This contribution toward education undermines the traditions and models of the current "educational industrial complex". The book encourages parents to take control over their children's education and take advantage of the explosion of new technologies and social networks. It attacks traditional school as antiquated, inefficient, and too expensive. According to the book, traditional school caters to the common denominators and not to the individual, tests don't work, and homework is a waste of time that could be utilized for 'real learning'. The concept being a "drop off" parent can be devastating to a child's development and the author encourages that care givers be those that love the child like a grandparent instead of a hired nanny.
The author is a believer in observation and discovery and informal outdoor education (one learns so much more at a summer camp then during a whole year at school). He believes that observing animals as microcosms is more valuable than listening to a teacher drone on about societies.
Mr. Aldrich encapsulates and conceptualizes learning to three directions: Learn to be, learn to do and learn to know. These three concepts will guide anyone's curricula of study. We want our children, for example, to be good citizens, morally and ethically aware. We want our children to be able to do things, developing skills to succeed. Knowledge is required for both. If one would use these three concepts as their guide one will discover traditional school is not at all necessary.
Mr. Aldrich claims that our grandparent's generation got it right when the core learning consisted of 'reading, writing and arithmetic'. Those three areas are essential to success in life. One needs to be able to research a subject of interest, one needs to be able to correspond socially and one needs to be able to make purchases and balance a checkbook. He encourages projects likes creating a business or creating or planning an event to replace classroom learning because that is what happens in real life! The amount of time spent learning literature is waste for most and should be only be encouraged to those that LOVE literature. Calculus should be part of History and only a math subject for those that show LOVE of mathematics. Math should include 'the spread sheet' as a requirement because it is essential in every business. He claims the ideal classroom size is 5 students not 25. The interaction of 5 is so much more intimate and real then organizing 25 people.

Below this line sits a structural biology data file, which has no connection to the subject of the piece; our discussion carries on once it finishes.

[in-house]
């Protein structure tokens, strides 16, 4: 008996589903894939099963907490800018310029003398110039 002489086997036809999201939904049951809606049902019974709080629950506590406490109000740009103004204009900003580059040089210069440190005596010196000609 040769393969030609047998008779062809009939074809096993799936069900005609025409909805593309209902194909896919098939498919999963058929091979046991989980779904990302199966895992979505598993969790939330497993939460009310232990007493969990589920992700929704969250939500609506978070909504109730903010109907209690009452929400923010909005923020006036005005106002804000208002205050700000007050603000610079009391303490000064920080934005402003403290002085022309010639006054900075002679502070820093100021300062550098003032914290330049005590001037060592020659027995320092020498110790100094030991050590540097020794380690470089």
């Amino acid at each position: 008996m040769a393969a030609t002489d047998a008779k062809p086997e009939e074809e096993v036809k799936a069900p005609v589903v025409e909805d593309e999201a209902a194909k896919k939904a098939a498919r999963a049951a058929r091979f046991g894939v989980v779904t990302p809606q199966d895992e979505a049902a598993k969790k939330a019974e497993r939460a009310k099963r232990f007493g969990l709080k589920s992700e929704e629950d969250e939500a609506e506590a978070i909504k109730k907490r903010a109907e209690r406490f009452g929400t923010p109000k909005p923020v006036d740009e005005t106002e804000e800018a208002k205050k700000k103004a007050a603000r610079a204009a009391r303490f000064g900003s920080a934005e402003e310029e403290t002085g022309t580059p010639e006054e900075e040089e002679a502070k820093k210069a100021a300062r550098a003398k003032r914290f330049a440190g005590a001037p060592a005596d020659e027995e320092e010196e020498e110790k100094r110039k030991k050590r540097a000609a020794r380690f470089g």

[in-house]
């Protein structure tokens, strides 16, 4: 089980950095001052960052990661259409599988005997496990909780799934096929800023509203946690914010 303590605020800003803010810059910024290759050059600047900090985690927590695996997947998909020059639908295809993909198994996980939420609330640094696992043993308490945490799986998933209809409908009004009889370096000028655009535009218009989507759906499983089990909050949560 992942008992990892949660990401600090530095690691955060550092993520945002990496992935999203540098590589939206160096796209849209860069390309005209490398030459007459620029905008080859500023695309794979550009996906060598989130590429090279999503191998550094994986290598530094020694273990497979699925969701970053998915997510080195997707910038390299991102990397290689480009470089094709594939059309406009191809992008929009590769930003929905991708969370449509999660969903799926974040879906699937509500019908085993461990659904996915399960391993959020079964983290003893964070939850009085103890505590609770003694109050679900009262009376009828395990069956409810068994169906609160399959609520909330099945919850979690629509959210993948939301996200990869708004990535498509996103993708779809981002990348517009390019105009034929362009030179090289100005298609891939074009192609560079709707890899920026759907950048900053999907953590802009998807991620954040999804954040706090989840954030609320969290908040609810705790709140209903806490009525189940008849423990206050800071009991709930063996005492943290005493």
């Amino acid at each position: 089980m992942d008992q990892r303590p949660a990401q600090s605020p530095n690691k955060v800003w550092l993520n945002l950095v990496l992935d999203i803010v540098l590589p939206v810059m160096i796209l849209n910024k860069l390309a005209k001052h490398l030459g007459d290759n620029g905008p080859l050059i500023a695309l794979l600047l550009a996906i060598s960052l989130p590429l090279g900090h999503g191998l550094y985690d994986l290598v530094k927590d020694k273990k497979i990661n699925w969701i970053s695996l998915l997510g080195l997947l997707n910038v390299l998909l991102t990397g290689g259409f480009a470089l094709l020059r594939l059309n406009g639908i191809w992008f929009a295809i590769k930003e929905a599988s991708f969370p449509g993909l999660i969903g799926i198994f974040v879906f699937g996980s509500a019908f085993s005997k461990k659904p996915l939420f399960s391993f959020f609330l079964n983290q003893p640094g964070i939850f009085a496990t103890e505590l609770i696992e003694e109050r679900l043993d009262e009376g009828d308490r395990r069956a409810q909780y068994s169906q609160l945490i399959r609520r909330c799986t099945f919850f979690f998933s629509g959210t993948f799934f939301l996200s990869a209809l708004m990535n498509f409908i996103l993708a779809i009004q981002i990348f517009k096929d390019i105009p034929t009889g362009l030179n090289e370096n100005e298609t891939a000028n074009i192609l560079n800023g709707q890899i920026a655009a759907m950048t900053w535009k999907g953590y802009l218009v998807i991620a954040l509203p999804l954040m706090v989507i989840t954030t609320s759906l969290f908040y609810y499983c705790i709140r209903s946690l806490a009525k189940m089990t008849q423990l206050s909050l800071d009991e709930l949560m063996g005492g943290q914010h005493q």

This book is really for those committed to homeschooling, those willing to devote much time to the development of one's child's growth. Those parents willing to remove their child from the common educational industrial complex and allow the child freedom to explore the world on one's own terms. [My wife and I pulled our children out of their elementary school one year to homeschool them until we were satisfied that the school changed sufficiently. That year we connected with an accredited Charter School, homeschooled them and admittedly our children learned more in one year then their previous years of schooling. Socially, however, our children felt they suffered, they felt isolated from their friends and missed the school culture to which they were already accustomed and they were happy to return to their school.] Although Mr. Aldrich would like to see a major change to traditional school, he understands that the majors changes he encourages are not going to happen in the near future. His ideas nevertheless should be taken into account by every educator.
I am personally taken by his three concepts of learning (to be, to do and to know) because they immediately remind me of a Torah education of the most traditional kind. A Torah observant person learns to Be a good Yehudi, he learns to Do the mitzvos and is devoted to (as the Rambam says) KNOW Hashem. The traditional Yeshiva model fits perfectly into Mr. Aldrich's conclusions about education. Traditional Yeshiva students are actually well educated for success because they have mastered the skills behind learning to be, learning to do and learning to know! With the conclusions of Mr. Aldrich, one should not be so quick to dismiss traditional Yeshiva education.